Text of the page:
Pandemics have stirred the imaginations of storytellers forever.
Mary Shelley’s The Last Man, Edgar Allan Poe’s Masque of the Red Death, and Albert Camus’ The Plague were all inspired by these deadly outbreaks. So when my sheltered-in-place, 11-year-old grandchildren recently sent me a video they’d created during this coronavirus outbreak, it was, unsurprisingly, spooky.
In it, my grandson plays a zombie, a courier of death lurking in the shadows, concocting ways to terrorize his twin sister.
Mesmerizing as the production was, this homemade horror’s real attraction was that it resurrected a memory of a similarly macabre story from an earlier pandemic, a family tale also passed between grandparent and grandchild.
My great-grandfather, James Wilford Houseman, was for a time a Center City mortician. He operated out of his home, a narrow rowhouse at 311 S. Camac St.
When I was about the age my grandchildren are now, my grandmother recounted a story about her father’s business that took place during the Spanish flu pandemic of 1918-19. That virulent outbreak killed 16,000 Philadelphians in its first six weeks.
A century ago, the deaths came so fast that morgues, cemeteries, and funeral homes like my great-grandfather’s couldn’t keep pace. In some Philadelphia neighborhoods, flu deaths became so commonplace that survivors sometimes wrapped the contagious corpses of recently deceased relatives in sheets and set them out on their front porches, as if disposing of litter. Then city work crews, utilizing converted garbage trucks, collected the bodies.
According to my grandmother, her father typically dressed the corpses in the front room of their little house. But during that pandemic, bodies were arriving so quickly that he ran out of room there. And as the dead overflowed the parlor, he started to utilize the dining room.
Because the 1918-19 flu literally drowned its victims, some of the ailing spent their final hours seated upright in chairs, hoping in vain that it would make breathing easier than if they were prone in their beds. Some died that way, and before their bodies were discovered and moved, rigor mortis took hold.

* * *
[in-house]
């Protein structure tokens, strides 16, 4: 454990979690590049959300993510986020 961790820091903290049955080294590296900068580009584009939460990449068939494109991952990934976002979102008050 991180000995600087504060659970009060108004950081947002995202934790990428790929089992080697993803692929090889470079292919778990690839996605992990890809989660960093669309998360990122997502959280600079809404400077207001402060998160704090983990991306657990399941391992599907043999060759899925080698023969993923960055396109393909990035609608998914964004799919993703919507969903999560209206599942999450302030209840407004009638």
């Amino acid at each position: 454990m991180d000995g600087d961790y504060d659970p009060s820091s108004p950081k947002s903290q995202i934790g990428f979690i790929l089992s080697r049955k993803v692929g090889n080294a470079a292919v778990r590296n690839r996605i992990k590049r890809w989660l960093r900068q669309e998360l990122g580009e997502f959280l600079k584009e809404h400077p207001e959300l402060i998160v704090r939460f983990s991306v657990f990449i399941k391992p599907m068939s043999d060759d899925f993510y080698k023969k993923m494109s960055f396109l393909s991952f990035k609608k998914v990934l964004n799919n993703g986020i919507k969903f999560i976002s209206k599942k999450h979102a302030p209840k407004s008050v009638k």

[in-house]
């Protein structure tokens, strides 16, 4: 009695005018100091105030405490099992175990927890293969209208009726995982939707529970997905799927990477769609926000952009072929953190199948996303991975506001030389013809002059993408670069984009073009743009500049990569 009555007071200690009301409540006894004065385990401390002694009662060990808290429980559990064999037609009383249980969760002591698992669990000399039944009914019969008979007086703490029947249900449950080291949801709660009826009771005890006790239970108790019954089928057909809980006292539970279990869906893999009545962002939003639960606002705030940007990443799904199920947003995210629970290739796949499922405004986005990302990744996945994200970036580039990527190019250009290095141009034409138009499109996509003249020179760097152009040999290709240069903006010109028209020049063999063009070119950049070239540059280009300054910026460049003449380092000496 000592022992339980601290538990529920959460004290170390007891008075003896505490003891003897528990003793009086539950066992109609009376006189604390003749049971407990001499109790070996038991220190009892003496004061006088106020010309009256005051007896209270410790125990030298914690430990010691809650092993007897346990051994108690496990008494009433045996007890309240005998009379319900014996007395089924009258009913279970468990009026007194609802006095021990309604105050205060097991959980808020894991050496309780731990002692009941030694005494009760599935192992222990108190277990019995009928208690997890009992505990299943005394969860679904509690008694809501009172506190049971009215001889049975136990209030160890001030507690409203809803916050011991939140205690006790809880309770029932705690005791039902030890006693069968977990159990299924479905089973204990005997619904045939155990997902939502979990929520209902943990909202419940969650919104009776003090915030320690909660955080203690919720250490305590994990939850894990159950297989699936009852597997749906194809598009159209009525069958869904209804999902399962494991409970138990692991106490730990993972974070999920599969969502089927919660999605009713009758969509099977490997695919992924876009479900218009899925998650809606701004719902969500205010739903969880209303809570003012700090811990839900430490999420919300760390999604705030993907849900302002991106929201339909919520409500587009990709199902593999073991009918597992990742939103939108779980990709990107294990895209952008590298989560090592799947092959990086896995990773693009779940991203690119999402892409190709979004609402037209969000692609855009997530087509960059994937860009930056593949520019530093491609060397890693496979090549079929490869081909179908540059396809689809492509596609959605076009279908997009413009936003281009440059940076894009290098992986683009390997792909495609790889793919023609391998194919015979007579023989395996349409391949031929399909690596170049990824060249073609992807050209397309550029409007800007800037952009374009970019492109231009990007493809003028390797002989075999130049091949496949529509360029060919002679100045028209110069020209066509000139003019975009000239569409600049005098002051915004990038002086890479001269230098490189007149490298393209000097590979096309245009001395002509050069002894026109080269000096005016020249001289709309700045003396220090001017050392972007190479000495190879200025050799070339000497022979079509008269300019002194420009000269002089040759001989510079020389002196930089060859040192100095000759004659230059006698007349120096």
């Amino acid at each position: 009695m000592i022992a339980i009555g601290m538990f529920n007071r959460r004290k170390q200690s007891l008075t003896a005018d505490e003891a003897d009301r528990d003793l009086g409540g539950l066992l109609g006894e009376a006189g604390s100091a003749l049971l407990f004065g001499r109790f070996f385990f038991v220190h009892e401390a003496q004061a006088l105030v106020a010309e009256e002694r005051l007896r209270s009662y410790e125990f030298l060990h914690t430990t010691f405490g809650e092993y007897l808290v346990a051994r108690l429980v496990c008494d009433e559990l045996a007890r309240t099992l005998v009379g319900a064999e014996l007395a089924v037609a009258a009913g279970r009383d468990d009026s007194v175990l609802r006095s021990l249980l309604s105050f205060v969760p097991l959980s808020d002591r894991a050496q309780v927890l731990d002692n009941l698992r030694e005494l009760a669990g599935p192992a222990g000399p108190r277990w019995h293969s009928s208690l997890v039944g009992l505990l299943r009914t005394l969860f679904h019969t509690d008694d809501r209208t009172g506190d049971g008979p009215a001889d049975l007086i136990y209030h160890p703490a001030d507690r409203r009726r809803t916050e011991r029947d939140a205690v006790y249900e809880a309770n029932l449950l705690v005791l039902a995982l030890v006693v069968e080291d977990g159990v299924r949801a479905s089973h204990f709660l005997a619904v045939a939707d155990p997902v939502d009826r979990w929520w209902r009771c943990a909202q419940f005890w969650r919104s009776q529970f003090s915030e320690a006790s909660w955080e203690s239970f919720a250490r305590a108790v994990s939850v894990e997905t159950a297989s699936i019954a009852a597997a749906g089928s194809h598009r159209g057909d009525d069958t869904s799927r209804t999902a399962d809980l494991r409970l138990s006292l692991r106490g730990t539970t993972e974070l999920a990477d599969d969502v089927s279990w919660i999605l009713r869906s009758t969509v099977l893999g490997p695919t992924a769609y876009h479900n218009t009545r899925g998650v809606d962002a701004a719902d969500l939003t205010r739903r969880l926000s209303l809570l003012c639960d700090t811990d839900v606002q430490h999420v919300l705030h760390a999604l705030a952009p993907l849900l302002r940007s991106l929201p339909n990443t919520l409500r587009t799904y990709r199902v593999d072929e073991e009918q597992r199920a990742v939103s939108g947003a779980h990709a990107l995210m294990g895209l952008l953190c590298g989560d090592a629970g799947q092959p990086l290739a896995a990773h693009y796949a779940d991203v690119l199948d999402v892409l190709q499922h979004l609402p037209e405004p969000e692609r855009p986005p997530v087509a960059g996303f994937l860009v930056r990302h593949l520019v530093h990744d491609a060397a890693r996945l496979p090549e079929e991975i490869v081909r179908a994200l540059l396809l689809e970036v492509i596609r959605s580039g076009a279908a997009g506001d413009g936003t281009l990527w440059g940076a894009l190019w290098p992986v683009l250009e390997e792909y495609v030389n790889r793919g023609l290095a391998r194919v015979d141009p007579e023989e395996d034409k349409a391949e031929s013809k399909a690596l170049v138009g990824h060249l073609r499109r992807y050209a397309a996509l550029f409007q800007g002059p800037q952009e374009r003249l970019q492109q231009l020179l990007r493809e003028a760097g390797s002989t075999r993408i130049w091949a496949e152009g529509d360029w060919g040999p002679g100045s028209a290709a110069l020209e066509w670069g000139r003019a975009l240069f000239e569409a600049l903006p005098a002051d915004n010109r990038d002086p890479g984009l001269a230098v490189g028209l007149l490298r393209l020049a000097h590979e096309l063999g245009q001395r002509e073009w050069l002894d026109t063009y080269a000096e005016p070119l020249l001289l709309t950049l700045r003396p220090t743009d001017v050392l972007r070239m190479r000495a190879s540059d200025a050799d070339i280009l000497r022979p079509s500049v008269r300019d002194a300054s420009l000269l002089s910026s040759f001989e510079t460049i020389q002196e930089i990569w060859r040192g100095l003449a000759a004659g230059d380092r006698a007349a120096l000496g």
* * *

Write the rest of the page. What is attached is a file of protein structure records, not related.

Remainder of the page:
In order to straighten those rigid corpses for proper viewings, my grandmother said, her father frequently had to tie them down on his dining-room table.
Somehow, my skittish teenage grandmother and her siblings learned to live with the deceased intruders, maneuvering deftly around the bodies that shared their home as if skiing through a dangerous slalom course.
One night, she and her youngest sister arrived home late. The rest of the family was in bed and the corpse-littered downstairs was dark and foreboding. Tiptoeing, holding their breath, reciting silent prayers, the girls made their way through the ghoulish minefield en route to the steps.
Suddenly, just as my grandmother sidled alongside the table, the ropes binding one corpse gave way. The upper portion of a dead body sprang up to greet her like one of those ogres that pop up unexpectedly in amusement-park haunted houses.
“I screamed so loud,” she remembered, “they could hear me in West Philadelphia.”
Her father awoke and was more than a little amused by what had happened. I don’t know if that night was the impetus, but he eventually got out of the mortuary racket and found a job as a clerk in a no less frightening environment, Municipal Court.
For the rest of her long life, my grandmother was jumpy and easily frightened. If one of her descendants, for example, had to drive in the rain, she fretted as if they were bound for war.
A few years ago, my wife and I were on Camac Street and we stopped outside 311. The current owner saw us, struck up a conversation, and invited us inside.